Articles Posted in Real Estate

apartment-architectural-design-architecture-1693946-1024x736Lease agreements are important documents that specify the rights and obligations of both lessor and lessee. Specifically, termination of leases must follow specified procedures and the tenant must be given adequate notice before leases can be terminated. That being said, does a letter from the lessor to the lessee constitute proper notice for termination of a lease? The Fourth District Court of Appeals of Louisiana recently held that a tenant was not given proper notice for termination of his lease and therefore, the termination was not valid.

In the aftermath of Hurricane Katrina, Kenneth Lobell, plaintiff, suffered extensive damage to property that he leased from Cathy Rosenberg and 2025 Canal St., L.L.C. On December 28, 2007, Rosenberg sent a letter to Lobell stating that he had defaulted on certain lease payments for a three-story building located on 2025 Canal Street. Rosenberg subsequently sent letters on January 31, 2007 and February 12, 2008 regarding these defaulted payments. The letters also stated her desire to terminate the lease. After a bench trial, the trial court judge held that there was a proper termination of the lease and Mr. Lobell owed certain costs and back payments to Rosenberg and 2025 Canal St., L.L.C.

The Fourth District Court of Appeals of Louisiana disagreed with the trial court and held that the lease was not properly terminated. Because leases are contracts between lessor and lessee, they afford certain rights and obligations to each party. See La. C.C. 2668. Lessees must pay rents for the property according to the terms of the lease agreement, among other obligations. See La. C.C. 2683. When a lessee does not pay rent, a lessor has two options: 1) obtain a money judgment based on the amount owed or 2) cancel the lease. See Richard v. Broussard 495 So.2d 1291, 1293 (La. 1986). To terminate a lease, the lessor must follow specific eviction procedures. These procedures include giving a five-day notice to vacate, followed by judicial procedures to effectuate an eviction. See La. C.C.P. art. 4701; see also La. C.C.P. 4731; see also La. C.C.P. 4733.

farm-track-1375641-1024x683The transfer of property can create many legal pitfalls for clients. In this case, the plaintiff, Willow Chute Farms L.L.C, (“Willow”) based in Bossier Parish, alleged that the transfer of a right of way to the defendant, George McLemore (“McLemore”), was defective. The issue arose due to a 1984 agreement from prior owners of the properties that stipulated a set boundary between the two portions of land. In this agreement was a right of way, or servitude, which permitted the defendant, Mr. McLemore, to use the plaintiff’s gravel road to access his own land. So, how can you make sure your property line and your drive way are protected?

In November 2012, the McLemore’s acquired property adjacent to Willow Chute Farms by a cash sale deed. The deed stated that the property was conveyed “together with all and singular the rights of way, servitudes, easements, appurtenants, pertaining thereunto … unto Buyer and Buyer’s heirs, successors and assigns forever.” The servitudes and rights of way to the property were described in the original 1984 deed of transfer with the specific provision that the deed “reserves unto himself, his heirs and assigns, a right of way, and or servitude, for purposes of ingress or egress across the [.31 acre triangular tract of land].”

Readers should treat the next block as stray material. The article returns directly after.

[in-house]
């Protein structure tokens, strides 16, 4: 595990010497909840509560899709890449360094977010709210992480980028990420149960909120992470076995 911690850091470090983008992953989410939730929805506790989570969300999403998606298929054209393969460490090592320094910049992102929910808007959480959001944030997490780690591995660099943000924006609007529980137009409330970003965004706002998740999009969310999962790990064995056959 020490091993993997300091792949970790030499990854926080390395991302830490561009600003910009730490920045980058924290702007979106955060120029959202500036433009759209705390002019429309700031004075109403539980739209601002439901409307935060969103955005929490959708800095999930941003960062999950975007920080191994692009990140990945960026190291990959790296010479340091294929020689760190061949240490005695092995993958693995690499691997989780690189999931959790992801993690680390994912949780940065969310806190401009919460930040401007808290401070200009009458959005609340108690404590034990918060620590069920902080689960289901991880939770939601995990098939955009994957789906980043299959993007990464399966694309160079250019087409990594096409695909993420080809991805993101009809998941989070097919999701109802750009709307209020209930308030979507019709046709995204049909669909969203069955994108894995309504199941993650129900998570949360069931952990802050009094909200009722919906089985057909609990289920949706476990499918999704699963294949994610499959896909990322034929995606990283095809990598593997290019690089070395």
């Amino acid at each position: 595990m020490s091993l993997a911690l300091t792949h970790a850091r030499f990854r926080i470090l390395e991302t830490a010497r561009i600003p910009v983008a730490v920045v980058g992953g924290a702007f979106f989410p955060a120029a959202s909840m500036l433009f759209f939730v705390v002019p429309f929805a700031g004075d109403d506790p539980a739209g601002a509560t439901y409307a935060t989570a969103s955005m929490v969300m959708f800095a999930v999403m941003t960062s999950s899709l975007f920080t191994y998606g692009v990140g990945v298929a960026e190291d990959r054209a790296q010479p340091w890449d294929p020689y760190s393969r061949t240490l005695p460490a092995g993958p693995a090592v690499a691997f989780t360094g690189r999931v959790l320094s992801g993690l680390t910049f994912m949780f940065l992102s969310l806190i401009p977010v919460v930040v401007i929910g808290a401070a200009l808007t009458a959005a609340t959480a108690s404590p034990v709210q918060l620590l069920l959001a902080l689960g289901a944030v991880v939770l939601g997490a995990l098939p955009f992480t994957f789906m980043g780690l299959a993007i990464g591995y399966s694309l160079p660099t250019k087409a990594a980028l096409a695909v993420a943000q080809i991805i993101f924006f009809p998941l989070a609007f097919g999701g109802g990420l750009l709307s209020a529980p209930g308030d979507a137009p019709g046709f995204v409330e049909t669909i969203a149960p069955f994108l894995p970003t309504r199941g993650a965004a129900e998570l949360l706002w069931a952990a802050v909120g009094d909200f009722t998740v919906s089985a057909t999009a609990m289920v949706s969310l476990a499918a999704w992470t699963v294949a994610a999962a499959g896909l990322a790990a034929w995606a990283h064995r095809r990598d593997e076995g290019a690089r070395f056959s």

Later in 2012 and into 2013 Willow filed two lawsuits: (1) alleging that the servitude, or right of way, had not been in use by McLemore for more than 10 years; and (2) that the property line should be adjusted to reflect the old fence line. To justify the second suit, Willow alleged that the old fence had separated the two tracks of land for more than 30 years, and its “ancestors in title maintained continuous, uninterrupted, peaceful, and public possession up to the fence line for more than 30 years.” The trial court consolidated these two cases into one.

utility-truck-1239978-1024x446Property owners have a duty to keep their property safe against unreasonable risks of harm to those who are invited onto the premises. However, if a potential risk is “reasonable” is a matter of debate. If the hazard in question is obscured, the owner may be liable. But if the hazard is glaringly obvious, it may be the fault of the injured party. The discourse as to what constitutes “open and obvious” is at the heart of this case.

Virgil McCoy was a Cleco employee doing some routine maintenance on an electrical meter in Rosepine Apartments I when fate struck. In an effort to access the meter, McCoy had to walk a narrow path behind a row of overgrown bushes and stand precariously close to an uncovered water meter just to begin the repairs. As he worked, his left foot slid backward and he fell into the hole where the water meter sat. McCoy, and his employer Cleco, filed a lawsuit against Rosepine Seniors Apartments Partnership, their insurers, the property managers, and even the Town of Rosepine, for liability for McCoy’s injuries (collectively called “Defendants”).

The Defendants countered by claiming the hazard the meter presented was “open and obvious,” and McCoy should have been aware of the danger. They moved to have the case dismissed by filing a motion for summary judgment. Summary judgment is when the court decides for one party without a full trial. When the court examines all the information submitted for trial up to that point, e.g. the complaint, the defendant’s answer, items procured in discovery, affidavits, depositions, etc., and finds there is no genuine dispute of fact between the parties, summary judgment is entered. La. C.C.P. art. 966. The one who bears the burden of proving there is no dispute is not so clear-cut. One thing to note is that the party filing the summary judgment motion does not need to show all the elements of the other party’s case are insufficiently proven, but only that one or two elements cannot be met with the evidence presented. The burden then shifts to the other party to show those elements can be met. According to Defendants, McCoy’s complaint failed to meet one particular element of La. C.C. art. 2317.1: whether the hazard presented an unreasonable risk of harm. The Defendants succeeded in their motion, and the trial court dismissed the case via summary judgment.